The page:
major macro economic indicators
|2016||2017||2018 (e)||2019 (f)|
|GDP growth (%)||-1.2||2.3||1.0||-0.5|
|Inflation (yearly average, %)||1.7||0.4||-0.2||0.5|
|Budget balance (% GDP)||-8.2||-4.5||-4.0||-2.8|
|Current account balance (% GDP)||1.4||-0.3||-0.5||-0.7|
|Public debt (% GDP)||43.2||45.4||48.6||50.7|
(e): Estimate. (f): Forecast.
- Significant mineral, oil and gas potential
- Tourist potential (flora, fauna, heritage)
- Diverse climate allows for a wide range of crops
- Marine resources: number-one exporter of shrimp
- Low inflationary risk due to fully dollarised economy
- Oil-dependent economy
- Competitiveness subject to dollar movements due to fully dollarised economy
- Large informal sector and low-skilled workforce
- Legacy of sovereign default
- State interventionism
- Low levels of domestic and foreign private investment
Growth remains hobbled by the decline in public support
Growth will continue to slow in 2019, held back by continued fiscal consolidation and persistently sluggish domestic demand. As financing conditions for the deficit grew tighter, the government was forced to draw up a fiscal consolidation plan in 2018 to reassure the markets. Under this plan, the government will slash investments and eliminate civil servant positions in 2019. In addition, interventionism and a lack of competitiveness (high cost of public services, rigid labour market), exacerbated in recent years by dollar appreciation, have lessened the draw for private investors.
Household consumption is expected to remain constrained by the weak growth in purchasing power linked to the wage freeze and the rise in the unemployment rate, which will nevertheless remain low. Moreover, with the informal sector accounting for 45% of employment, many households do not receive the minimum wage and full social benefits.
After a period of deflation due to the appreciation of the US dollar and the wage freeze, prices will rise slightly again in 2019, driven by reduced fuel subsidies and stabilisation of the dollar. In addition, oil sales should benefit from firm prices, even if production is unchanged at Petroamazonas, the national company that accounts for 78% of national production. Conversely, cocoa producers will be hard hit by the entry into force of a European standard imposing a maximum content level for cadmium, a substance which is very present in local cocoa. Other agricultural products, including bananas, shrimp, canned fish and flowers, will be hurt by cooler European and North American markets. Manufacturing sectors will continue to be penalised by their lack of competitiveness outside the dollar zone. However, at the same time, imports will be sluggish, in line with domestic demand, allowing external trade to make a slightly positive contribution to growth.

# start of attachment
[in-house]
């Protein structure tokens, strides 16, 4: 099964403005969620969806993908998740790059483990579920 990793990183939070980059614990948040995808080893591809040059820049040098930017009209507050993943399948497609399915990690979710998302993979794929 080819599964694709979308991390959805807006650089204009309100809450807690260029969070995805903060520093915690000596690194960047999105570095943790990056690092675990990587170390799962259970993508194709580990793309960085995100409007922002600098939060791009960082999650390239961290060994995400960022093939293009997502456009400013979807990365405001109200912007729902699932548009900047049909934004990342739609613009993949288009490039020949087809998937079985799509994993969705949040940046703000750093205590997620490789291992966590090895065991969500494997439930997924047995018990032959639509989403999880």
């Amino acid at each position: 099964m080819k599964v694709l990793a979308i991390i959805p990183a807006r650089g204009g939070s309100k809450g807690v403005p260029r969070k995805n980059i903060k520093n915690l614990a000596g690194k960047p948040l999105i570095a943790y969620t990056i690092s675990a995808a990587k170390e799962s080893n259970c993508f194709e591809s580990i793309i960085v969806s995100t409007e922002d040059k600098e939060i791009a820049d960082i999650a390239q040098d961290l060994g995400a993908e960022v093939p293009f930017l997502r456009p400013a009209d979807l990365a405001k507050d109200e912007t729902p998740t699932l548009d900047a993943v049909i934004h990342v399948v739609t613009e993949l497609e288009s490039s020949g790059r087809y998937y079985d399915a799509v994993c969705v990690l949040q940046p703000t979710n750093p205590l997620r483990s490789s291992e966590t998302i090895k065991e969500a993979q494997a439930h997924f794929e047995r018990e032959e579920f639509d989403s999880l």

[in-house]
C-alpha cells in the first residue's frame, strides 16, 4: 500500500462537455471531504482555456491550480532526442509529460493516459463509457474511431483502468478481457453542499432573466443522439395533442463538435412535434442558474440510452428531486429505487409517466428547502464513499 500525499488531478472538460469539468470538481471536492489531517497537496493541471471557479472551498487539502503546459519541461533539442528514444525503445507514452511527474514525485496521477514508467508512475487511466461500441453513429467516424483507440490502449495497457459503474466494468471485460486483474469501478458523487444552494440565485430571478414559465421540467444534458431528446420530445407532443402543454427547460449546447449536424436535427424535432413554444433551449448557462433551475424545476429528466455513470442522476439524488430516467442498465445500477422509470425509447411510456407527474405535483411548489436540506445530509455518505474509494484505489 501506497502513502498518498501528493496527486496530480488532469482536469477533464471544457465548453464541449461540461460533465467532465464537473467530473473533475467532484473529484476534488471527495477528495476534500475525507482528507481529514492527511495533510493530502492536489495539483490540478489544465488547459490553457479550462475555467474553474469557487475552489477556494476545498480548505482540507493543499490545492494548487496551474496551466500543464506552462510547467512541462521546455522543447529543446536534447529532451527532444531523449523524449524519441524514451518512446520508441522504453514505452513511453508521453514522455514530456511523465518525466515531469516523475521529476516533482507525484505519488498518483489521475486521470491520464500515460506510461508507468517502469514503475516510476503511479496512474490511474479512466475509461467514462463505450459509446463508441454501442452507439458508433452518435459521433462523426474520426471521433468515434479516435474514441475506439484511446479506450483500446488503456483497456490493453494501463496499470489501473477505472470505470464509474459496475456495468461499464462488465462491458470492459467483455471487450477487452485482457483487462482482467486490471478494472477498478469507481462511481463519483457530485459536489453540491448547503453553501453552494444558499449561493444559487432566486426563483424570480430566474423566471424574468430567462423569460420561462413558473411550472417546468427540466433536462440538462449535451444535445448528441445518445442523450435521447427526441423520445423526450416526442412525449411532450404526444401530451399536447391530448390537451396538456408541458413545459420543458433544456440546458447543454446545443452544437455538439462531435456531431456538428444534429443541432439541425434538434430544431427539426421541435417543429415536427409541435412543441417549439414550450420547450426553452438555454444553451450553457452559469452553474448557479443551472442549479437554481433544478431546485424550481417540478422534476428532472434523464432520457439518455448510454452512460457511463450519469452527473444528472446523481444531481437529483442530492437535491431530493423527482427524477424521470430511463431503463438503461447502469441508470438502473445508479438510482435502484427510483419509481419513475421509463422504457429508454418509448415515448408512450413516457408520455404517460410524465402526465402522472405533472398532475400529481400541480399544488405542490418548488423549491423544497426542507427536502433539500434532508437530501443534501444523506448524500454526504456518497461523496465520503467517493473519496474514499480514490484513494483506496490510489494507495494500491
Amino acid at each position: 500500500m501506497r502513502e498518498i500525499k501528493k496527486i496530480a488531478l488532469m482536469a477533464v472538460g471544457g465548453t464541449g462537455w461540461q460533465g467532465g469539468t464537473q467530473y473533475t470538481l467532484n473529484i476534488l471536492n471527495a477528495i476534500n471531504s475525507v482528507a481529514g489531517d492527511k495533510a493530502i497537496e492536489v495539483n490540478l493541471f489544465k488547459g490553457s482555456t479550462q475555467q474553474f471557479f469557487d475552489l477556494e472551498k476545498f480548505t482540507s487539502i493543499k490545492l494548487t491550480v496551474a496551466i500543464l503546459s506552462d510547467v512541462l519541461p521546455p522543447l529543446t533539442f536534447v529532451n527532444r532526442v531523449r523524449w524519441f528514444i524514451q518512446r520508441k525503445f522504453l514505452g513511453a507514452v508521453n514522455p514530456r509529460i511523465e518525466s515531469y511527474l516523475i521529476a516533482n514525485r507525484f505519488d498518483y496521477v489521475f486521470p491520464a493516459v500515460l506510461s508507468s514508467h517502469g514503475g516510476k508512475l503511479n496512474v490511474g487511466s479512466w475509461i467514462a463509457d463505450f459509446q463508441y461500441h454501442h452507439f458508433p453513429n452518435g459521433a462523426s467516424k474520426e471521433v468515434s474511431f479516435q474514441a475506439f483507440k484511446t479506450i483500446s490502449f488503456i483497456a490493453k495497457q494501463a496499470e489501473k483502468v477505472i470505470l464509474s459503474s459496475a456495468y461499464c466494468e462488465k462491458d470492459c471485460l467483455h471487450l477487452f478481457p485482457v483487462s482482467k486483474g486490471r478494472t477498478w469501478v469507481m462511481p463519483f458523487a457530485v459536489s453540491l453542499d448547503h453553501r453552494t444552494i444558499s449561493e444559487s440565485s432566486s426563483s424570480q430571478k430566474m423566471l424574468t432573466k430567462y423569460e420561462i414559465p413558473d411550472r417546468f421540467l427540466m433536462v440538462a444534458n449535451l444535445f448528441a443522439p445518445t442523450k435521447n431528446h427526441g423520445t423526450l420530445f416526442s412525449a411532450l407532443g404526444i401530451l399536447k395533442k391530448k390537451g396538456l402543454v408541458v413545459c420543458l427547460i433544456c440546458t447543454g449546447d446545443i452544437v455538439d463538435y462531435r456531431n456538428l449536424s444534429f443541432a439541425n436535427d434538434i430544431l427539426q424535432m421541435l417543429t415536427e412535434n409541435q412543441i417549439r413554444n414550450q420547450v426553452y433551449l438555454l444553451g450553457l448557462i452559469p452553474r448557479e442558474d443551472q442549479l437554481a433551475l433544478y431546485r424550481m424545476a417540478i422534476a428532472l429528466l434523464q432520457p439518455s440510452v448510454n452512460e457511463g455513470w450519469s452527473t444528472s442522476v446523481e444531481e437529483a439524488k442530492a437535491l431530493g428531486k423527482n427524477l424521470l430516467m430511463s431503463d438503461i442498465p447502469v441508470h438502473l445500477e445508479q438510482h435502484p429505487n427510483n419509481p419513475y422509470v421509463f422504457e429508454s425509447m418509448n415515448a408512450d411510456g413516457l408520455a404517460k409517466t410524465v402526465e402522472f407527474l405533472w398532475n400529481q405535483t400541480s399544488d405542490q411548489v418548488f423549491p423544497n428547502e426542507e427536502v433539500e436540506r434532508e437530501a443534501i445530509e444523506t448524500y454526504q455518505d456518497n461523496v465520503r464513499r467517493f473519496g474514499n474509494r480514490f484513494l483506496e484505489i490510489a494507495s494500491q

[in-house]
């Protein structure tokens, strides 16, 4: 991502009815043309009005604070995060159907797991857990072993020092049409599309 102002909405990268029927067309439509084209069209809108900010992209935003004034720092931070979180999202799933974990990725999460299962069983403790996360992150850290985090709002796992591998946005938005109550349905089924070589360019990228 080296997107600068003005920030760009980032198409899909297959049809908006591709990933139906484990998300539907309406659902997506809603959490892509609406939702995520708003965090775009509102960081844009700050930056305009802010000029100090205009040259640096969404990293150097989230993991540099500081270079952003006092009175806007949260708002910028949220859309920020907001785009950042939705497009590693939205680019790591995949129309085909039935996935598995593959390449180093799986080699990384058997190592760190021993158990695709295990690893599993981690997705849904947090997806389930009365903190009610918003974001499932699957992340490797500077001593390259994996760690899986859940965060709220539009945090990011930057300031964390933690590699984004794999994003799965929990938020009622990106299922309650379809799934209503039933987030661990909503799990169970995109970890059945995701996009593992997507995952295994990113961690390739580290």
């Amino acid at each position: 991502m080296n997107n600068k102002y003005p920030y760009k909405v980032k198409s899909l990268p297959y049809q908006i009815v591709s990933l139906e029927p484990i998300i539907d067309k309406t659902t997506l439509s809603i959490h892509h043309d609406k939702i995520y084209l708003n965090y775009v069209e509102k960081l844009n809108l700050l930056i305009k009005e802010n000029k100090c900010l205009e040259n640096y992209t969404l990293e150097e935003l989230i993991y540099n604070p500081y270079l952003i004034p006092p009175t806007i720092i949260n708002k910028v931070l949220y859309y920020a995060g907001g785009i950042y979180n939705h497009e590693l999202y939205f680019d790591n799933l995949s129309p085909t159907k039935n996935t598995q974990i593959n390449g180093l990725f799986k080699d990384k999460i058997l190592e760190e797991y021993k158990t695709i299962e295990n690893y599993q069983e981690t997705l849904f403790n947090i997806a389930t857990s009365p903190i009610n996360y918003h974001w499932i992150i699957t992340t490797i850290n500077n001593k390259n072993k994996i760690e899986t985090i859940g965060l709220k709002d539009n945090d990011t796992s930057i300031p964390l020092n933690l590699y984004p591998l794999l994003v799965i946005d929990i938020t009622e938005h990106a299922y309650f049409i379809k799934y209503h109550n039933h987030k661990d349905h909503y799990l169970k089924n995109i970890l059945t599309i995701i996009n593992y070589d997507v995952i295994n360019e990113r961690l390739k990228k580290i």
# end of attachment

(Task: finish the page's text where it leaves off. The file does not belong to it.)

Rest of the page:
Fiscal consolidation to control soaring debt
President Lenín Moreno has launched a fiscal consolidation plan that will generate estimated total savings of USD 1 billion, or 1% of GDP. The aim is to reduce the deficit sufficiently to contain the country’s debt, which has risen sharply since 2012, exceeding the statutory limit of 40% of GDP. Measures include the obligation to use tenders for public contracts (USD 400 million in savings), the phase-out of public jobs through mergers of state-owned entities (USD 350 million) and the removal of subsidies on premium gasoline (USD 150 million).
At the same time, the current account is expected to remain slightly in deficit. The trade balance will be impacted by expensive imports of petroleum products, due to insufficient refining capacities to meet growing domestic demand. The balance of services will also continue to show a small deficit, with freight and oil services paid abroad exceeding strong tourism revenues. In addition, growing debt interest and profit repatriation will exceed expatriate remittances from the United States and Spain. With weak FDI (0.6% of GDP in 2017) insufficient to cover the deficit, the government will have to resort to external debt, as in January 2018 (USD 3 billion). The authorities have limited room for manoeuvre, as reserves are very low (less than two months of imports in June 2018). However, the resumption of relations with the IMF since President Moreno came to power offers an additional option for lower-cost financing, at the cost of accelerated fiscal consolidation.
The President’s popularity wanes despite a successful referendum